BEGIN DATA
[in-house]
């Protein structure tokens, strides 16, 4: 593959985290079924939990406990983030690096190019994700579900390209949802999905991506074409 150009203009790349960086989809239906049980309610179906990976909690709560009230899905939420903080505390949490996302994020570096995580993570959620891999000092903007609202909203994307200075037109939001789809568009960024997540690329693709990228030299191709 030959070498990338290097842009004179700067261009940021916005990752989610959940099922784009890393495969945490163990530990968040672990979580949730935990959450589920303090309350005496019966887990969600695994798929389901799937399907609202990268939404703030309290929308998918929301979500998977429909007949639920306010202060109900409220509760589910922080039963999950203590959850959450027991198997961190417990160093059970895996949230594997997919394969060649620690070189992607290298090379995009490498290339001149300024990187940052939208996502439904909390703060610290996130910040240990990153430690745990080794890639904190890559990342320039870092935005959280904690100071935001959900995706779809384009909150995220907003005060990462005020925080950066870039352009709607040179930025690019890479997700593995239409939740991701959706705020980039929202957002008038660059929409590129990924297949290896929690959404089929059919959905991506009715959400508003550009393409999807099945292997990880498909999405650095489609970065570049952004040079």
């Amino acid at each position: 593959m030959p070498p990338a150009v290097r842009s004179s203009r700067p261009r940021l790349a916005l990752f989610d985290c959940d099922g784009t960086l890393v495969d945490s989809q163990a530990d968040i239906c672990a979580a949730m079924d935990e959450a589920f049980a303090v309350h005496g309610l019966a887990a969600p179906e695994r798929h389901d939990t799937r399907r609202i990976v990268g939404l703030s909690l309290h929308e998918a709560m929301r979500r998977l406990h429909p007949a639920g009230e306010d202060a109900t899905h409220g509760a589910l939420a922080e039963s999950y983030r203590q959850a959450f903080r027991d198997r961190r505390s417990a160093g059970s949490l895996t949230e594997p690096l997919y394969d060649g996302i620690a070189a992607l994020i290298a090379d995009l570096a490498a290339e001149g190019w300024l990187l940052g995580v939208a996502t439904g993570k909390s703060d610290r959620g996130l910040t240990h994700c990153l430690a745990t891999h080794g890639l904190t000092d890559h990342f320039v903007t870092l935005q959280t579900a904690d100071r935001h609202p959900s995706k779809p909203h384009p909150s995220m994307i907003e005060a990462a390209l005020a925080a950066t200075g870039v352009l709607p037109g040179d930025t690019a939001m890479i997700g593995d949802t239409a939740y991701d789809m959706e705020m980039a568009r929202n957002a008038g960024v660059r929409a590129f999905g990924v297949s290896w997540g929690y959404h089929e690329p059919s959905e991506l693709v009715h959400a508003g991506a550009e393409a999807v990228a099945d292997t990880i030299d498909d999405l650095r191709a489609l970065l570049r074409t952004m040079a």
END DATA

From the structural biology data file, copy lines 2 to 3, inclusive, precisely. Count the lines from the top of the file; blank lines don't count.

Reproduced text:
């Protein structure tokens, strides 16, 4: 593959985290079924939990406990983030690096190019994700579900390209949802999905991506074409 150009203009790349960086989809239906049980309610179906990976909690709560009230899905939420903080505390949490996302994020570096995580993570959620891999000092903007609202909203994307200075037109939001789809568009960024997540690329693709990228030299191709 030959070498990338290097842009004179700067261009940021916005990752989610959940099922784009890393495969945490163990530990968040672990979580949730935990959450589920303090309350005496019966887990969600695994798929389901799937399907609202990268939404703030309290929308998918929301979500998977429909007949639920306010202060109900409220509760589910922080039963999950203590959850959450027991198997961190417990160093059970895996949230594997997919394969060649620690070189992607290298090379995009490498290339001149300024990187940052939208996502439904909390703060610290996130910040240990990153430690745990080794890639904190890559990342320039870092935005959280904690100071935001959900995706779809384009909150995220907003005060990462005020925080950066870039352009709607040179930025690019890479997700593995239409939740991701959706705020980039929202957002008038660059929409590129990924297949290896929690959404089929059919959905991506009715959400508003550009393409999807099945292997990880498909999405650095489609970065570049952004040079």
């Amino acid at each position: 593959m030959p070498p990338a150009v290097r842009s004179s203009r700067p261009r940021l790349a916005l990752f989610d985290c959940d099922g784009t960086l890393v495969d945490s989809q163990a530990d968040i239906c672990a979580a949730m079924d935990e959450a589920f049980a303090v309350h005496g309610l019966a887990a969600p179906e695994r798929h389901d939990t799937r399907r609202i990976v990268g939404l703030s909690l309290h929308e998918a709560m929301r979500r998977l406990h429909p007949a639920g009230e306010d202060a109900t899905h409220g509760a589910l939420a922080e039963s999950y983030r203590q959850a959450f903080r027991d198997r961190r505390s417990a160093g059970s949490l895996t949230e594997p690096l997919y394969d060649g996302i620690a070189a992607l994020i290298a090379d995009l570096a490498a290339e001149g190019w300024l990187l940052g995580v939208a996502t439904g993570k909390s703060d610290r959620g996130l910040t240990h994700c990153l430690a745990t891999h080794g890639l904190t000092d890559h990342f320039v903007t870092l935005q959280t579900a904690d100071r935001h609202p959900s995706k779809p909203h384009p909150s995220m994307i907003e005060a990462a390209l005020a925080a950066t200075g870039v352009l709607p037109g040179d930025t690019a939001m890479i997700g593995d949802t239409a939740y991701d789809m959706e705020m980039a568009r929202n957002a008038g960024v660059r929409a590129f999905g990924v297949s290896w997540g929690y959404h089929e690329p059919s959905e991506l693709v009715h959400a508003g991506a550009e393409a999807v990228a099945d292997t990880i030299d498909d999405l650095r191709a489609l970065l570049r074409t952004m040079a």